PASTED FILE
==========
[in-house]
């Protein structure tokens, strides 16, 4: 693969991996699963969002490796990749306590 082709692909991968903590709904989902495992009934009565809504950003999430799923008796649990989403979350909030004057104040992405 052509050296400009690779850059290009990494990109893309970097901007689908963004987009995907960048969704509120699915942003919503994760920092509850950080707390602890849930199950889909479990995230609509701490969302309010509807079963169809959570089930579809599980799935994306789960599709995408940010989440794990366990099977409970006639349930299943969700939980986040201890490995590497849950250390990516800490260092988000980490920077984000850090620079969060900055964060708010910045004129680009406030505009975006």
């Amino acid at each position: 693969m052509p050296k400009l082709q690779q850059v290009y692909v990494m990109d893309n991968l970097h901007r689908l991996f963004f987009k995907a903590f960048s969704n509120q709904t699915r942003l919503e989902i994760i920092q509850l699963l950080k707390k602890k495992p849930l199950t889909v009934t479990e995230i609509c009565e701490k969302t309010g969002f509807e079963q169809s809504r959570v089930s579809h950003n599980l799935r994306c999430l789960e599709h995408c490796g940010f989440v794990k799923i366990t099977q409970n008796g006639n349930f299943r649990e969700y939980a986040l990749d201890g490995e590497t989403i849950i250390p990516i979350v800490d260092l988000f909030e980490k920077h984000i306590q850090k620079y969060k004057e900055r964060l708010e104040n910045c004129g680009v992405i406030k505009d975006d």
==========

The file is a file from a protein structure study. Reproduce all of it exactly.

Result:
[in-house]
């Protein structure tokens, strides 16, 4: 693969991996699963969002490796990749306590 082709692909991968903590709904989902495992009934009565809504950003999430799923008796649990989403979350909030004057104040992405 052509050296400009690779850059290009990494990109893309970097901007689908963004987009995907960048969704509120699915942003919503994760920092509850950080707390602890849930199950889909479990995230609509701490969302309010509807079963169809959570089930579809599980799935994306789960599709995408940010989440794990366990099977409970006639349930299943969700939980986040201890490995590497849950250390990516800490260092988000980490920077984000850090620079969060900055964060708010910045004129680009406030505009975006």
């Amino acid at each position: 693969m052509p050296k400009l082709q690779q850059v290009y692909v990494m990109d893309n991968l970097h901007r689908l991996f963004f987009k995907a903590f960048s969704n509120q709904t699915r942003l919503e989902i994760i920092q509850l699963l950080k707390k602890k495992p849930l199950t889909v009934t479990e995230i609509c009565e701490k969302t309010g969002f509807e079963q169809s809504r959570v089930s579809h950003n599980l799935r994306c999430l789960e599709h995408c490796g940010f989440v794990k799923i366990t099977q409970n008796g006639n349930f299943r649990e969700y939980a986040l990749d201890g490995e590497t989403i849950i250390p990516i979350v800490d260092l988000f909030e980490k920077h984000i306590q850090k620079y969060k004057e900055r964060l708010e104040n910045c004129g680009v992405i406030k505009d975006d």